Textbook review: Schaum’s Outlines Russian Vocab

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Another workbook completed! 🙂 After finishing Russian Tutor, I sped through Schaum’s Outlines Russian Vocabulary. Is it worth it? I say yes, although it’s pretty intense.

Here’s a look inside…

This workbook organizes thousands of Russian words into 28 themed chapters. The chapters are filled with little illustrations that are either labeled or left blank for you to label.

Here are all 28 topics covered in the workbook:

At the airport / On the airplane / Passport control and customs / At the train station / The automobile / Asking for directions / A telephone call / Public transportation / At the hotel / At the bank / At the post office / At the hairdressers / At the clothing store / At the dry cleaner / At the restaurant / Shopping for food / At the farmer’s market / At home / At the doctor’s office / At the hospital / At the theater and the movies / Sports / The weather / Education / Government and politics / Crime / Business / The computer

It’s like the topics have been pulled straight out of a phrasebook. There’s no conversation (“Hi! How are you?”) and no grammar. Everything is designed to help you be understood when you’re shopping, traveling, or feeling sick. Speaking of illness, At the hospital was one of my favorite chapters. It’s further divided into Admission to the hospital / In the emergency room / Surgery / In the recovery room / In the delivery room so there were lots of interesting words I’d never encountered before like акушер (obstetrician), желчный пузырь (gallbladder), носилки (stretcher), and an explanation that while клиника can refer to a hospital or clinic, поликлиника is specifically an out-patient facility.

If medical terminology bores you, there are surely other topics that will be more appealing. Some of the topics I found boring- sports, politics, visiting the dry cleaner- and I worked through them as quickly as possible. The biggest downside of the copy I bought is its age… it was published in 1999, meaning outdated references to listening to records, smoking on airplanes, the hassles of making a long-distance phone call, etc. And let’s not even get into the technology chapter…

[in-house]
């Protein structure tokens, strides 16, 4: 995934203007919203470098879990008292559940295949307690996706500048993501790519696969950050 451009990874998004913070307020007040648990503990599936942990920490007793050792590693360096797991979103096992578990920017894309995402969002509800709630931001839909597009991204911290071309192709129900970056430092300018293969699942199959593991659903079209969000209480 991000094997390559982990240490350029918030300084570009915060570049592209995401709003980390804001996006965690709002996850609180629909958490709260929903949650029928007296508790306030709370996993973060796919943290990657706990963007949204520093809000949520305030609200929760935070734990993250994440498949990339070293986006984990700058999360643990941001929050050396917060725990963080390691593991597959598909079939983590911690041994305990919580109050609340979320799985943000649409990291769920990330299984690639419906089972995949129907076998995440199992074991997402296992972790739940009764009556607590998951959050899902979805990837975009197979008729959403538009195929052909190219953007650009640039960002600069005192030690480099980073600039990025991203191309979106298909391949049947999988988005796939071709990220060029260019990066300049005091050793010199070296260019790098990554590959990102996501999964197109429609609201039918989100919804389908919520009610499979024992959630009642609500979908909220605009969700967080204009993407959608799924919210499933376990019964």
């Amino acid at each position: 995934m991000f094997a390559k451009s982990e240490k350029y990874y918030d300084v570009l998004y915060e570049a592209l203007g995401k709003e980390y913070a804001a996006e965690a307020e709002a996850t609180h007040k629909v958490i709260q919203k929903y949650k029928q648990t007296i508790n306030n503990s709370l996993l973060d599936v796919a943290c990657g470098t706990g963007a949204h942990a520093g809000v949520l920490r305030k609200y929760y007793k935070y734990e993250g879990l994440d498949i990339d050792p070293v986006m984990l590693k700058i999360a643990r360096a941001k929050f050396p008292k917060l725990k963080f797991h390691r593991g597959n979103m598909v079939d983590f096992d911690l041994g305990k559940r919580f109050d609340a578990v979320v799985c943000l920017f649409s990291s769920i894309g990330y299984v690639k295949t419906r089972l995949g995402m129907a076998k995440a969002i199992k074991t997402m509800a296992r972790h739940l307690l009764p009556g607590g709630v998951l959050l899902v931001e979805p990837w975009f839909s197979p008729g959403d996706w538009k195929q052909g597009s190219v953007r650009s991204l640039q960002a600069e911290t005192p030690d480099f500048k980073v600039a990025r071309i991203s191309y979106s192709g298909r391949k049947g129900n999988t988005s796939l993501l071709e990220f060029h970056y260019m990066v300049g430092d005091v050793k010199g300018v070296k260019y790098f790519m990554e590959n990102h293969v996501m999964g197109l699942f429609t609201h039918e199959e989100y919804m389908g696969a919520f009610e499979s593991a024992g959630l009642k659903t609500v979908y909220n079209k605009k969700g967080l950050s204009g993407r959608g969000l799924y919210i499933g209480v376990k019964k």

I bought this book at a local bookstore so there was no option to buy a newer version. (On Amazon I see more recent editions that probably cover updated topics.)

Still, vocab is vocab and there’s so much to learn here!

Each chapter is broken down into mini topics, which means less overwhelm for you-

And each chapter starts with sentences that use the new vocabulary, immediately followed by exercises-

The exercises are what you’d expect in a vocabulary workbook: fill-in-the-blank, match word to definition, read a story and answer the questions, complete a dialog.

Although 28 chapters made the book feel long (Russian Tutor only had 20), it helped that each chapter was divided into smaller sections. It took me about a month to complete and that included working in it almost daily + several long sessions on airplanes/trains.

The vocab and activities take up 160 pages and the rest of the book is filled with the appendices, answer key, and RU-ENG/ENG-RU glossaries. There are 5 appendices that review basic vocab (days of the week, months and seasons, time expressions, numbers, and foods).

What I really like about this workbook is the ключевые слова (key words) part at the end. Now that I’ve completed all the chapters and exercises, I’ll probably recycle the book… but I’m going to tear out these pages to review again in a few weeks.

Should you get this workbook?

If you’re ready for new vocab and have some free time coming up, it’s a good investment.

If you’re in a hurry or you need conversation/grammar practice, then you’ll probably be more interested in Russian TutorSchaum’s Russian Grammar, or HelloTalk.

Finishing this whole workbook in a month = word overload!, a new chapter almost every day. Now my goal is to remember hundreds of new words by saving them in Anki and reviewing the ключевые слова pages. On the other hand, this book was just sitting on my bookshelf for at least a year- when I first got this book, I had a grand plan to use the Goldlist method to remember all the new words, ha- so if I didn’t force myself through it quickly, then I’d never get around to it. If you can work through the book more slowly without losing your passion for it, I think Schaum’s Outlines Russian Vocabulary is a great way to broaden your Russian vocabulary.

2 Responses

  1. Elizabeth Brown
    | Reply

    This looks like a great book! It’s so inexpensive online as well I will have to pick it up soon! I so appreciate these posts!

    • Katherine
      | Reply

      Privet Elizabeth! Glad you enjoyed the post 🙂 I hope you’ll find the book useful as well!

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